The OPC further identified concerns with respect to the fact that the organization was not using and disclosing personal information for a purpose that a reasonable person would consider appropriate in the circumstances and furthermore, was retaining certain information (i.e., help desk ticket information collected from individuals wishing to having their profile deleted) for longer than necessary.
As a result of the OPC’s investigation, the website operator removed all Facebook profile information from its website. However, it had uploaded much of the information to an internet archive service, making it available for mass download via peer-to-peer sharing, including on the dark web. The OPC has shared its findings with the Office of the Privacy Commissioner of New Zealand. Facebook has also been engaged in litigation with Profile Technology in relation to its website.
Takeaway for Business
This investigation is a reminder of the OPC’s position as reported in its 2015 Report of findings following the OPC’s investigation of Globe24h, that a business model involving the online republication of publicly available court decisions (and allowing them to be indexed by search engines) contravened PIPEDA, and which was confirmed by the Federal Court of Canada. The OPC further lists the Globe24h business model as an example of inappropriate data practices in its recently published "Guidance on inappropriate data practices: Interpretation and application of subsection 5(3)."
In this recent report of findings, the OPC confirmed that Facebook profiles are not "publicly available" within the meaning of PIPEDA and clarified the common misconception with regards to whether personal information that is accessible to the public can be collected, used and disclosed without the individual’s consent. This should not come as a surprise given that the OPC had already articulated its view on this issue in its recent consent report from September 2017 in which it stated: “(…) we caution against the common misconception that simply because personal information happens to be generally accessible online, there is no privacy interest attached to it.” Businesses should be aware that collecting personal information from publicly available sources (including from social media websites) does not necessarily obviate the requirement to obtain the individual’s consent unless the information falls under one of the exceptions found in PIPEDA, which are interpreted restrictively. This decision may therefore have an impact on various business models including social listening activities.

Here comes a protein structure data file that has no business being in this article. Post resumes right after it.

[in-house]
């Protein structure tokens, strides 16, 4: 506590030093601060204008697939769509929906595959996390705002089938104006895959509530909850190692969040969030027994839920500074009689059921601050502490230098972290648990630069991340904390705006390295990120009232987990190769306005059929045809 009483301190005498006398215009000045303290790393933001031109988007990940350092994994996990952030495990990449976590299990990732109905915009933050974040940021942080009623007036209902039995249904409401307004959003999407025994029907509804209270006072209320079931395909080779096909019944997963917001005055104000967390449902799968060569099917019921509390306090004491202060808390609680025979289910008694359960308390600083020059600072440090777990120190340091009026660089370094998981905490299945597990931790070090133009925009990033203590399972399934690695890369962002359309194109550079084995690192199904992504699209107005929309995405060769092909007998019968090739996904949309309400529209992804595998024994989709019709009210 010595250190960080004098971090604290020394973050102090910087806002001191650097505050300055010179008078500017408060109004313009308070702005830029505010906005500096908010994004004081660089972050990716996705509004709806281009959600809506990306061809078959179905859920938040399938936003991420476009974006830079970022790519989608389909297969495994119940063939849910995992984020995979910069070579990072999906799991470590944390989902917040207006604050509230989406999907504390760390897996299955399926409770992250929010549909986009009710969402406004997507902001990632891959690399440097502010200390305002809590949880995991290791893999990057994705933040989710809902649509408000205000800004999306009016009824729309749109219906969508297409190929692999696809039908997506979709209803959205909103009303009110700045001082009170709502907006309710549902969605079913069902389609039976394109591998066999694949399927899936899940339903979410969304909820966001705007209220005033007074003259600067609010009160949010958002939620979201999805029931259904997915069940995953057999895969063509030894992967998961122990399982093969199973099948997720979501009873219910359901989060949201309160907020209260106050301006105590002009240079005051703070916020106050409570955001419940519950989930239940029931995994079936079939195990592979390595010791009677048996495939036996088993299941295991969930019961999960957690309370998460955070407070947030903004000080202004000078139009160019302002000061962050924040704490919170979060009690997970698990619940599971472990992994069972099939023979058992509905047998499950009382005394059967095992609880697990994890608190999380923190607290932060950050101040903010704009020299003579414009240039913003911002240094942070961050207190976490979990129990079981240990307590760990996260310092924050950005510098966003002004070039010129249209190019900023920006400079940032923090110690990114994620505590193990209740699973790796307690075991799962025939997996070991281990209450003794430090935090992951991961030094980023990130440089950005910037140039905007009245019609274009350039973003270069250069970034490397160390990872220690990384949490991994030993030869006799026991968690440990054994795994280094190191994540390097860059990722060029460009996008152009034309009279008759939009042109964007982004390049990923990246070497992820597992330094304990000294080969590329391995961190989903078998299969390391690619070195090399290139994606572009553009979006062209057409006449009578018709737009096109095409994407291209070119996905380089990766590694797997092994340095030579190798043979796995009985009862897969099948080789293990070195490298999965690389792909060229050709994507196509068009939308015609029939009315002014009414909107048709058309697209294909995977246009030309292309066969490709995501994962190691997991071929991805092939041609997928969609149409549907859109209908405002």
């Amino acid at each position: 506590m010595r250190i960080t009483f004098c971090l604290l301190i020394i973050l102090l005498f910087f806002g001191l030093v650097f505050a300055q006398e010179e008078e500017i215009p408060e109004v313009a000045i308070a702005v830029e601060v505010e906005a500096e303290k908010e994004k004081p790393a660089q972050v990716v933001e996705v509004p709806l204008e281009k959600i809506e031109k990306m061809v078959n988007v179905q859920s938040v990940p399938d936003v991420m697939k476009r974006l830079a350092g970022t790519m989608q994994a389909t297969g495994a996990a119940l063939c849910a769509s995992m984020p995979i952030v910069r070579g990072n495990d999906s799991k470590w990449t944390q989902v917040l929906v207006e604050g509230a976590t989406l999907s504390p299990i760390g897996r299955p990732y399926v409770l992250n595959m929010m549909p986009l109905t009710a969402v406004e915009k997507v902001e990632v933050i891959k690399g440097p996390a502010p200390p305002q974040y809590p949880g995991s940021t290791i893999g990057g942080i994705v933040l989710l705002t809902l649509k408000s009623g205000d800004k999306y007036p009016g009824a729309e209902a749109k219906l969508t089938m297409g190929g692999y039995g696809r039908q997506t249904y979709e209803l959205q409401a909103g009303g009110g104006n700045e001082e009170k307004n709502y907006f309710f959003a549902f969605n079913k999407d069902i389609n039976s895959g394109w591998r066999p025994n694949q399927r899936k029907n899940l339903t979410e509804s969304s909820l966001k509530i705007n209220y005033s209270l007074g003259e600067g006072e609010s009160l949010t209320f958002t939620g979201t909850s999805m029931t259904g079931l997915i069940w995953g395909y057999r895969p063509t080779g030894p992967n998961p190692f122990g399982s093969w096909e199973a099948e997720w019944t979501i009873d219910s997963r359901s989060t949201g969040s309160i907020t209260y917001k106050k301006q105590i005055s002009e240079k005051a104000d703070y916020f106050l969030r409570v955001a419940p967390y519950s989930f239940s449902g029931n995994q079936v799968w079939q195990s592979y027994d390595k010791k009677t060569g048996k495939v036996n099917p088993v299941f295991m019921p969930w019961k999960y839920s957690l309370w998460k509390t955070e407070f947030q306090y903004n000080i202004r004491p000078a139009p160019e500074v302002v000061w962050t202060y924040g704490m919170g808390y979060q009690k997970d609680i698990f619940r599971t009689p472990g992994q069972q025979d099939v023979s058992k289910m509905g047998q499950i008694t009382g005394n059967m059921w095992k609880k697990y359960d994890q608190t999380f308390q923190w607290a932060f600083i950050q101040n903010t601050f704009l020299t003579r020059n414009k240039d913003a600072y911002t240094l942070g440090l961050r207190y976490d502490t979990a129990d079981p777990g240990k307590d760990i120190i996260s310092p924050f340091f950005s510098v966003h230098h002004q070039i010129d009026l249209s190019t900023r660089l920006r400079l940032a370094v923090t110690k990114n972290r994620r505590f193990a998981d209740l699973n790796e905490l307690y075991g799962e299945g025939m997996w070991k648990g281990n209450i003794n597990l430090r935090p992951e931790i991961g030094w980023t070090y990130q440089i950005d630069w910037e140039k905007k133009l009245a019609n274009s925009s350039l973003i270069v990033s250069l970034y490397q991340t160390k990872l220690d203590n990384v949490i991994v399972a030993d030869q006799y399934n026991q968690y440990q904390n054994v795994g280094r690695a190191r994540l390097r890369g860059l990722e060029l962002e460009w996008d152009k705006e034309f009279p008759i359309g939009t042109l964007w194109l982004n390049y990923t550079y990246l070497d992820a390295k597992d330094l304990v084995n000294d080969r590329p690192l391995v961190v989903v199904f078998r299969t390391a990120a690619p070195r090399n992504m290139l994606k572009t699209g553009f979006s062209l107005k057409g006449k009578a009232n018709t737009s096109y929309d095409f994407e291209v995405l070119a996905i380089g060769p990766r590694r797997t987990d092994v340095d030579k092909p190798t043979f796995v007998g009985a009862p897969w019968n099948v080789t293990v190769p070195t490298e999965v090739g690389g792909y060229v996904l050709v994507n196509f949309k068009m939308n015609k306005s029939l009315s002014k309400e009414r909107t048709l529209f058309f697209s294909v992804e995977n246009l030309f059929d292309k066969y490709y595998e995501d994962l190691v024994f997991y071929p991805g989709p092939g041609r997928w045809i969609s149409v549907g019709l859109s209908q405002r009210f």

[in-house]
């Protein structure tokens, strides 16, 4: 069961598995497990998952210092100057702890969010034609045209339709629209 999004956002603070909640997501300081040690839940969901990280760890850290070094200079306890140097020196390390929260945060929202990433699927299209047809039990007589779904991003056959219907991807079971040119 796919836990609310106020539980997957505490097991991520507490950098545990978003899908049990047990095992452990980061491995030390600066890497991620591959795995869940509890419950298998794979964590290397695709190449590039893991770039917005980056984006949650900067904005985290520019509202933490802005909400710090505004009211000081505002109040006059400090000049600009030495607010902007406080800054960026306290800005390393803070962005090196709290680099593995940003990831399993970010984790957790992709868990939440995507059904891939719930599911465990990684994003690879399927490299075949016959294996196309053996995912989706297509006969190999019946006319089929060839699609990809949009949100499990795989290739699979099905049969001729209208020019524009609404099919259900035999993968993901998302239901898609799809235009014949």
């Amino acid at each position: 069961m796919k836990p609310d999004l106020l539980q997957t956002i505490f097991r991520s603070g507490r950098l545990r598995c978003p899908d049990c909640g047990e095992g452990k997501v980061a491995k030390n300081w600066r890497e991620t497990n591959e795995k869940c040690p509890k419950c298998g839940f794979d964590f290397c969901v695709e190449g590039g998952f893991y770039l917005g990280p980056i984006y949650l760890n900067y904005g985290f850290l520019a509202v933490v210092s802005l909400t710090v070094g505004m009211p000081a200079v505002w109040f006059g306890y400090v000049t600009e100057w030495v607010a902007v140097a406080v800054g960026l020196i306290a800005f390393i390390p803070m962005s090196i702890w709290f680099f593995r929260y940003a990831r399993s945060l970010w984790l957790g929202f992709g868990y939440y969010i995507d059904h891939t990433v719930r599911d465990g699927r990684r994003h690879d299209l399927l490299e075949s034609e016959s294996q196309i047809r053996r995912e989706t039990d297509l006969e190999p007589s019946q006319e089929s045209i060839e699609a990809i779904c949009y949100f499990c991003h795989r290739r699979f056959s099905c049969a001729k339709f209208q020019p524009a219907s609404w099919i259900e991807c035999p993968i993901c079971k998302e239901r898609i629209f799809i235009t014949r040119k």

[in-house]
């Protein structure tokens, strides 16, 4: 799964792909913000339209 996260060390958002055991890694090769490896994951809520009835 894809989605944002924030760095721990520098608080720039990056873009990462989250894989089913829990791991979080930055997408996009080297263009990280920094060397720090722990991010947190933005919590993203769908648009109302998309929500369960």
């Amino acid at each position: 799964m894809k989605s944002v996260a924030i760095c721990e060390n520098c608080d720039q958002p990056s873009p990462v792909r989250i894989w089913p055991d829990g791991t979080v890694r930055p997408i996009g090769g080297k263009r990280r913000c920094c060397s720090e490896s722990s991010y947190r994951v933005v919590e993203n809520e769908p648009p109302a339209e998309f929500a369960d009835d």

Businesses should keep an eye on upcoming amendments to the Regulations Specifying Publicly Available Information. Recall that the Standing Committee on Access to Information, Privacy and Ethics, in its 2018 report, Towards Privacy By Design, recommended that the Government of Canada "modernize the Regulations Specifying Publicly Available Information in order to take into account situations in which individuals post personal information on a public website and in order to make the Regulations technology-neutral."
This report of findings is also a reminder to foreign entities that the OPC will not hesitate to exercise its authority to investigate them if they are conducting commercial activities involving the collection, use or disclosure of Canadians’ personal information.